This is what the NYPD patrol guide says, per the New York Law Journal:
Members of the New York City Police Department will NOT use chokeholds. A chokehold shall include, but is not limited to, any pressure to the throat or windpipe, which may prevent or hinder breathing or reduce intake of air.
That's explicit. And it has been the department's policy since 1993, shortly after five officers were put on trial (four of whom were acquitted) for killing a 21-year-old by "traumatic asphyxia."
In fact, the NYPD has been warning officers, at least in writing, about the dangers of using chokeholds for decades. In 1985, according to the law journal, then-police commissioner Benjamin Ward limited their use, mandating that they not be used "routinely," and disallowing their use unless an "officer's life is in danger or some other person's life in danger and the choke hold is the least dangerous alternative method of restraint available to the police officer."
But even though the limitation on chokeholds by New York City police officers went from seldom to never, police officers appear to have continuously used the maneuver.
Between June 2013 and July 2014, the Civilian Complaint Review Board, an independent city agency that examines accusations of police misconduct, received more than 200 chokehold complaints. Extend the period back to 2009, and the total number soars into the 1000s. Nearly 200 complaints have been filed on average each year since 2001.
That's not to say that every complaint -- or even the majority -- represented a verified incident in which someone was put in a chokehold by a cop. Indeed, roughly half of claims have been found by the review board to be unsubstantiated. Only a tiny fraction -- around 2 percent -- have been substantiated. A substantial number of cases, meanwhile, are neither fully proven nor disproved.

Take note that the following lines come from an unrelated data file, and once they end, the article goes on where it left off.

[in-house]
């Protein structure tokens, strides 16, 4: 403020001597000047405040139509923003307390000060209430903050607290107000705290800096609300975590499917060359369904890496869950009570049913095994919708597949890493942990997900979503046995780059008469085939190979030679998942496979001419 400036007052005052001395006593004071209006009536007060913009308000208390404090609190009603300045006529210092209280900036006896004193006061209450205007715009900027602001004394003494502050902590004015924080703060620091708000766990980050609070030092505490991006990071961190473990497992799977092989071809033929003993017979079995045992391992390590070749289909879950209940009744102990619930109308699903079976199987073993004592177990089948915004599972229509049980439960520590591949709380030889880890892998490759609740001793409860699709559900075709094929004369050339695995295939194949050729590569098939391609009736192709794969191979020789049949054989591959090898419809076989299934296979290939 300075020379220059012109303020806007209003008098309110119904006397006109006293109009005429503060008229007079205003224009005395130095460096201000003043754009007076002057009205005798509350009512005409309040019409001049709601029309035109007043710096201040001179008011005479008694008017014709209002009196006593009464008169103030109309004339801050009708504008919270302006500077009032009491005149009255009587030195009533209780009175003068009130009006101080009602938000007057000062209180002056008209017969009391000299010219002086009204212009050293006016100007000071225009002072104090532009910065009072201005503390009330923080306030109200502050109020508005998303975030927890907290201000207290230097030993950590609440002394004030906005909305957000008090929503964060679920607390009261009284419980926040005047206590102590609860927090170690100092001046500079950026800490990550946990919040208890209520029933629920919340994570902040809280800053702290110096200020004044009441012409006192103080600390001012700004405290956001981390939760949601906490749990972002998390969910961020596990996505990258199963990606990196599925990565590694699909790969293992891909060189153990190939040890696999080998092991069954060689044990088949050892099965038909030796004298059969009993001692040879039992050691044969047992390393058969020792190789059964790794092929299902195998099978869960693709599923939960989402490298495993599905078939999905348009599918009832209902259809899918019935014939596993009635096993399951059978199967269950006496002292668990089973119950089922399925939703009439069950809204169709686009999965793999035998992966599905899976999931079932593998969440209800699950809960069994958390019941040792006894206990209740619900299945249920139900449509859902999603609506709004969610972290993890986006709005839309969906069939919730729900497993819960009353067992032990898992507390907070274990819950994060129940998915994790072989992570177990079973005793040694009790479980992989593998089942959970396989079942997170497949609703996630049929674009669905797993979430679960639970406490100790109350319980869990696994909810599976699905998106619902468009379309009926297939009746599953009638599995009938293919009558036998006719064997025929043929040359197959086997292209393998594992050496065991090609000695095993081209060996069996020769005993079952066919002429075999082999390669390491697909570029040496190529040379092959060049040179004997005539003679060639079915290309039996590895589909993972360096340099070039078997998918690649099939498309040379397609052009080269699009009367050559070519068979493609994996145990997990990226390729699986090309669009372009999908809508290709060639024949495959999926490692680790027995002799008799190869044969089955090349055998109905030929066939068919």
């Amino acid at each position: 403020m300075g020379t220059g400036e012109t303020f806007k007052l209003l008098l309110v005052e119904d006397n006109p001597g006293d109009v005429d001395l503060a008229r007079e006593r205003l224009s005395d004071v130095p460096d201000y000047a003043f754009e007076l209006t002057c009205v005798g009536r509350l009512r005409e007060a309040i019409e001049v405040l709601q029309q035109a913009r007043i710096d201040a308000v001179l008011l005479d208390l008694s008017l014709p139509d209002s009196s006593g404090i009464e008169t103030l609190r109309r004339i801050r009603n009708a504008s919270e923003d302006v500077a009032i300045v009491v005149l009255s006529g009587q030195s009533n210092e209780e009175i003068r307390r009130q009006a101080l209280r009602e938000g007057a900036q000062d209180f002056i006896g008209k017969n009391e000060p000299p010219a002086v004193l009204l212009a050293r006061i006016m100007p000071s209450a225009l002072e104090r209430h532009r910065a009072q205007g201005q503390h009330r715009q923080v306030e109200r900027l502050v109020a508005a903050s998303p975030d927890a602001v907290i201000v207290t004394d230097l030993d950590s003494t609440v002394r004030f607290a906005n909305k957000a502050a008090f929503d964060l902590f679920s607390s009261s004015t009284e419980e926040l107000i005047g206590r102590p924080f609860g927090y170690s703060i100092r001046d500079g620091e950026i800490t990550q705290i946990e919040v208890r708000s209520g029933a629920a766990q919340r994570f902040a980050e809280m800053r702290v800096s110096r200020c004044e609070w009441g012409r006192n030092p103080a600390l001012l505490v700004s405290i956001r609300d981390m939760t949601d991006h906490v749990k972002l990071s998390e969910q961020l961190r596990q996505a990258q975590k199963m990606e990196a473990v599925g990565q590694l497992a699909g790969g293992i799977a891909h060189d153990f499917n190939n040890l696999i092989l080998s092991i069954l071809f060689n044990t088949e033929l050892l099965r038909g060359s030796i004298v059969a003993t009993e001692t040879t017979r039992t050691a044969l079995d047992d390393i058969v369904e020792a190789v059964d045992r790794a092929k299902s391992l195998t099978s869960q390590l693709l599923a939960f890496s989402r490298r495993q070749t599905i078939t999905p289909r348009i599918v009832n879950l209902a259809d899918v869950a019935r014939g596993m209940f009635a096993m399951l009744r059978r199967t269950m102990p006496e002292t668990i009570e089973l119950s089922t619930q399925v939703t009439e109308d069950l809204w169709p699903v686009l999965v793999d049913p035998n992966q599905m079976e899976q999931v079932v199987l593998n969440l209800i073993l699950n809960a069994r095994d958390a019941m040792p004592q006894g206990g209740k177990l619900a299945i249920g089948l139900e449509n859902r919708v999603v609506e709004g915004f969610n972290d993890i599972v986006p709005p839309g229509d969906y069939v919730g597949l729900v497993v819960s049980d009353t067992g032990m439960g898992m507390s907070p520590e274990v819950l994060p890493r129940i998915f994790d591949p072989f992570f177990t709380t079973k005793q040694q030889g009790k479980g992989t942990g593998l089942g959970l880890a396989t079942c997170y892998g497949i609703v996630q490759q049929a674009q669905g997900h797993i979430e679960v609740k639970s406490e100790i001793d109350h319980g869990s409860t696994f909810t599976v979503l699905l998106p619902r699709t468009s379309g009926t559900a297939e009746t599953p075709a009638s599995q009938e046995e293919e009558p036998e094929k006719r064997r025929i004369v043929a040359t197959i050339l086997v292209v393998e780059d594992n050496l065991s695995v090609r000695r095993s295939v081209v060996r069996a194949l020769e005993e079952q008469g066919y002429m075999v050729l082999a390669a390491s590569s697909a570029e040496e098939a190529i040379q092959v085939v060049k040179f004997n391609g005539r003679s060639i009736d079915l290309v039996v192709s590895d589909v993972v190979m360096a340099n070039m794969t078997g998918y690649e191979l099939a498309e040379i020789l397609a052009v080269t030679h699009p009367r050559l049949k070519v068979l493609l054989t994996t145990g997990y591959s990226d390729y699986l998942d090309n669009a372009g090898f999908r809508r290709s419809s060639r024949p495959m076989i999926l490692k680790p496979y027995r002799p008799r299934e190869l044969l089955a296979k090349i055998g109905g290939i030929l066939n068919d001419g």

But even if a minority of cases involve chokeholds, it raises an important question: Why are police officers in New York City still allegedly using the maneuver if it is explicitly banned?
The answer might be because the department is not enforcing the rule stringently. A recent study (pdf) by the review board says that:
Put simply, during the last decade, the NYPD disciplinary decisions in NYPD administrative trials of chokehold allegations failed to enforce the clear mandate of the Patrol Guide chokehold rule. In response to these decisions which failed to hold offending officers accountable, the CCRB and NYPD Department Advocate’s Office [internal affairs] failed to charge officers with chokehold violations pursuant to the mandate of the Patrol Guide chokehold rule.
By failing to properly punish officers who have used a banned method of apprehension, the department effectively shapes the understanding of the rule by officers, the study says.
In essence, in their respective charging decisions, the CCRB and the Department Advocate redefined a “chokehold” to require force to the neck during which an officer actually and substantially interfered with a complainant’s breathing rather than “pressure” to the neck which “may” interfere with breathing. In this respect the chokehold rule “mutated” to adapt to the NYPD disciplinary process, rather than the disciplinary process following the NYPD rule.
Defenders of the officer involved say he was using a proper technique -- one he had learned in the academy that stays away from a person's throat and neck. The New York City medical examiner's office has called Garner's death a homicide resulting from "compression of chest and prone positioning during physical restraint by police.”
Still, it's clear that the police have not closely followed a rule that requires that they "stay away from the neck." It's possible that a lighter and less-asthmatic man might have survived the apparent chokehold -- as some police officers argue -- but that is not the point.